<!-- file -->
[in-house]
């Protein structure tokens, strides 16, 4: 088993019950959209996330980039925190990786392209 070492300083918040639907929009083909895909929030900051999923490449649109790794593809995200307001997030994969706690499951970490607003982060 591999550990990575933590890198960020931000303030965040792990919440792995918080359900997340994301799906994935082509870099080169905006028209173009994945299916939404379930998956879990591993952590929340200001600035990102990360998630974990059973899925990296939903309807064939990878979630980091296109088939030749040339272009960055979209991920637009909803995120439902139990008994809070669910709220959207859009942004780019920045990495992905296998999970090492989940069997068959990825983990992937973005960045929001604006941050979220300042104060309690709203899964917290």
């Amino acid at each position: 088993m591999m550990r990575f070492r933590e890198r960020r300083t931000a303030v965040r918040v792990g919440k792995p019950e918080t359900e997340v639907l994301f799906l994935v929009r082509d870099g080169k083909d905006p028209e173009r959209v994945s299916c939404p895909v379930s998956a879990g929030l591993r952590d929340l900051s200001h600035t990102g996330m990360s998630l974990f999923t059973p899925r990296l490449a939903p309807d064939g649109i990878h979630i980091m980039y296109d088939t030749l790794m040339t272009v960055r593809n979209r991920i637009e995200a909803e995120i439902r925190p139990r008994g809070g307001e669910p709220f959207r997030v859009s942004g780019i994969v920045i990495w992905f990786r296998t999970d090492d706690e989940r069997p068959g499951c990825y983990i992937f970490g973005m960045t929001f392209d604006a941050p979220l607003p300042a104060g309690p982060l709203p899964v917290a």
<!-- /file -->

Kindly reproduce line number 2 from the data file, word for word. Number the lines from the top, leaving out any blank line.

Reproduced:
């Protein structure tokens, strides 16, 4: 088993019950959209996330980039925190990786392209 070492300083918040639907929009083909895909929030900051999923490449649109790794593809995200307001997030994969706690499951970490607003982060 591999550990990575933590890198960020931000303030965040792990919440792995918080359900997340994301799906994935082509870099080169905006028209173009994945299916939404379930998956879990591993952590929340200001600035990102990360998630974990059973899925990296939903309807064939990878979630980091296109088939030749040339272009960055979209991920637009909803995120439902139990008994809070669910709220959207859009942004780019920045990495992905296998999970090492989940069997068959990825983990992937973005960045929001604006941050979220300042104060309690709203899964917290």